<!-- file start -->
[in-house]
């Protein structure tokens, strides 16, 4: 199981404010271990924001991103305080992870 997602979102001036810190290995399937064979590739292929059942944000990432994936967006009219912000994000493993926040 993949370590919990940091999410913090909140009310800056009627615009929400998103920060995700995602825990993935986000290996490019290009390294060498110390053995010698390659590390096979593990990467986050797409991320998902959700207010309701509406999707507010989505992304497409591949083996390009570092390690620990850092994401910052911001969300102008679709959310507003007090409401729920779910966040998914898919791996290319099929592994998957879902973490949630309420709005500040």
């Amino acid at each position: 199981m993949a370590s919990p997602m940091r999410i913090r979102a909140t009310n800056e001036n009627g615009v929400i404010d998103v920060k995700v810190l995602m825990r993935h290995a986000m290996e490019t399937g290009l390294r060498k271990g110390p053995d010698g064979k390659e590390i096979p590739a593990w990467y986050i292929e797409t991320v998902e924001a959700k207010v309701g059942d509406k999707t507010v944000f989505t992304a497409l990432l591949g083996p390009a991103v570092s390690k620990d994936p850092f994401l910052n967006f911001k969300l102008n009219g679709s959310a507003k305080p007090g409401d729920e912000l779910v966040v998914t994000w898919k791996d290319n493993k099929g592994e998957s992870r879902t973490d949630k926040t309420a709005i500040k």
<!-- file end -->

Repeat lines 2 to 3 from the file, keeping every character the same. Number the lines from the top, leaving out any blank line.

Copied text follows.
């Protein structure tokens, strides 16, 4: 199981404010271990924001991103305080992870 997602979102001036810190290995399937064979590739292929059942944000990432994936967006009219912000994000493993926040 993949370590919990940091999410913090909140009310800056009627615009929400998103920060995700995602825990993935986000290996490019290009390294060498110390053995010698390659590390096979593990990467986050797409991320998902959700207010309701509406999707507010989505992304497409591949083996390009570092390690620990850092994401910052911001969300102008679709959310507003007090409401729920779910966040998914898919791996290319099929592994998957879902973490949630309420709005500040």
């Amino acid at each position: 199981m993949a370590s919990p997602m940091r999410i913090r979102a909140t009310n800056e001036n009627g615009v929400i404010d998103v920060k995700v810190l995602m825990r993935h290995a986000m290996e490019t399937g290009l390294r060498k271990g110390p053995d010698g064979k390659e590390i096979p590739a593990w990467y986050i292929e797409t991320v998902e924001a959700k207010v309701g059942d509406k999707t507010v944000f989505t992304a497409l990432l591949g083996p390009a991103v570092s390690k620990d994936p850092f994401l910052n967006f911001k969300l102008n009219g679709s959310a507003k305080p007090g409401d729920e912000l779910v966040v998914t994000w898919k791996d290319n493993k099929g592994e998957s992870r879902t973490d949630k926040t309420a709005i500040k």